Directed by Ben Lawrence
Starring Hugo Weaving, Andrew Luri, Hayley McElhinney
The aftermath of war for a photographer and a villager is explored in Hearts and Bones. While it is an intelligent film about immigration at its core, it shows a predictable and standard relationship in its two leading characters.
Traumatised conflict zone photographer Dan Fischer (Hugo Weaving) is set to have his work put in an upcoming exhibition. After an appearance promoting it on radio, he is approached by the hard-working and modest Sebastian (Andrew Luri) and asked not to publicly reveal photos of his village in Sudan. Dan is invited along to Sebastian’s choir group session, and Dan even helps him with moving into his new house with his family – but the reasons for Sebastian’s request soon come to light.
The message the film is attempting to achieve is highly admirable. It clearly shows how a person’s environment can ruthlessly shape their character, which highlights the changes immigrants go through moving from one culture to another. But Hearts and Bones seems clumsy handling how to integrate this theme into its story, particularly when it rushes its key moment, defusing what tension it could’ve had.
Weaving conveys a scraggy and assured appearance and demeanour that suggests the hell of his profession billowing inside – there seems to be a decent amount of intensity within, but all of that trauma is simply left ambiguous. His relationship seems to go through some fairly predictable moments of ebbing and flowing, highs and lows, that always seems to be petering in the middle, with this plot-line so predictable it never really challenges us.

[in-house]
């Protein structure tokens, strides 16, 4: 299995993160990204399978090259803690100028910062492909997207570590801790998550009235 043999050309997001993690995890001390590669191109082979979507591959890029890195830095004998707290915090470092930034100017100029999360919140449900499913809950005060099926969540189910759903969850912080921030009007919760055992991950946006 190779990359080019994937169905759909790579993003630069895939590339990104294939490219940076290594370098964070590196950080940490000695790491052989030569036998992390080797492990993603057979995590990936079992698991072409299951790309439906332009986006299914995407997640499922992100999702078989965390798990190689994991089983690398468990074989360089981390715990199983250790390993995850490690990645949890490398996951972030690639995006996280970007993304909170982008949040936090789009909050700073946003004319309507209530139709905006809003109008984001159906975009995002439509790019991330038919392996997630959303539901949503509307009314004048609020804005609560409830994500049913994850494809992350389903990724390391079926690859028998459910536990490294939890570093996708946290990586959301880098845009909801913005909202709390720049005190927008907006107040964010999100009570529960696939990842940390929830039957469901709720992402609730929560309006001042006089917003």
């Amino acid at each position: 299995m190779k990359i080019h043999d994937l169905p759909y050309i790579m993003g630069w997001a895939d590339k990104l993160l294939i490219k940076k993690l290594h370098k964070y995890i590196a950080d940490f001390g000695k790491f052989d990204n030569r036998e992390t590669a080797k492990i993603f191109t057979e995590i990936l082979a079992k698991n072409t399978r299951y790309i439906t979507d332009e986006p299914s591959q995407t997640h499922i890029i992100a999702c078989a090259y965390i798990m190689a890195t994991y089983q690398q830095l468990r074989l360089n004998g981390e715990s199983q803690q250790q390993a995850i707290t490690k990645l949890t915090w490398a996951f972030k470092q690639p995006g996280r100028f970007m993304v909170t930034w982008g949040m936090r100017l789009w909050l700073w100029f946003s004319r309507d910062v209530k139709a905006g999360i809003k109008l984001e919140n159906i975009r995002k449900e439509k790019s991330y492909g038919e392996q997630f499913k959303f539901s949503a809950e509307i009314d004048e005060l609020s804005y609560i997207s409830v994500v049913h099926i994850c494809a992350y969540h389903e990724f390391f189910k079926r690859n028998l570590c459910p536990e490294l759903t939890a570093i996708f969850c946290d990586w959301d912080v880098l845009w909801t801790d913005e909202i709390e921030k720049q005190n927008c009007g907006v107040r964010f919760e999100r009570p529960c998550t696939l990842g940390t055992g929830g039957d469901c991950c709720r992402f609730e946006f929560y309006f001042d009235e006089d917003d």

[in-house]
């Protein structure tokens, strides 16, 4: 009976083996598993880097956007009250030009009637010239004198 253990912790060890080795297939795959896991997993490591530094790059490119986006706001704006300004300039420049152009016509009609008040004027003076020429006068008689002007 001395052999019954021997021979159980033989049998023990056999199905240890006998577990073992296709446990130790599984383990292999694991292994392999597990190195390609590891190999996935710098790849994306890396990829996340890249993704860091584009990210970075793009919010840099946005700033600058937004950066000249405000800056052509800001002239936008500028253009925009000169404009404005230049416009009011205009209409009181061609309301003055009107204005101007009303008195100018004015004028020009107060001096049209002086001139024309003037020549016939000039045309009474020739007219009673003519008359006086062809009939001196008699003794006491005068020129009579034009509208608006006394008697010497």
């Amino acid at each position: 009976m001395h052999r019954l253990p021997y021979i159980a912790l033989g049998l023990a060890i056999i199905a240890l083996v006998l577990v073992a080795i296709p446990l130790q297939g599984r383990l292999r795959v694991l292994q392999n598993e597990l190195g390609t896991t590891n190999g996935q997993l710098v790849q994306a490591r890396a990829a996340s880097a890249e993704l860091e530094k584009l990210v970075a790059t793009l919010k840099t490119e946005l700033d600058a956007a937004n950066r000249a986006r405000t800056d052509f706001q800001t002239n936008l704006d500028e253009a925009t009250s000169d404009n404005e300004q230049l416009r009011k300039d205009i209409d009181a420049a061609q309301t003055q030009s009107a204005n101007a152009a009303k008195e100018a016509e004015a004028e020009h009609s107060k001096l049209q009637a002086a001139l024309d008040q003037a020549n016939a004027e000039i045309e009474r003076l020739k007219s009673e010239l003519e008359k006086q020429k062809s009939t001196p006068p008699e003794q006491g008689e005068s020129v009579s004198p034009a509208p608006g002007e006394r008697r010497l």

For a film about such an important topic, Hearts and Bones seems unfocused as it ambles through domestic family asides, only to rush through the more important story points. The wives of both Dan and Sebastian are both pregnant, which gets discussed a fair amount, though doesn’t seem to pay off in much of a satisfying way – the film suggests a kind of optimism for future generations, but doesn’t relate this to the kids of these characters.
With little to excite in the cinematography or music as, Hearts and Bones doesn’t elevate its poignant material to an above standard level, despite what Weaving brings to his role. It’s a film that can get a timely conversation started about how people change as they go through large geographical change, but it hasn’t been rendered interestingly enough in this film’s safe and regular approach.
Hearts and Bones is now available on VOD.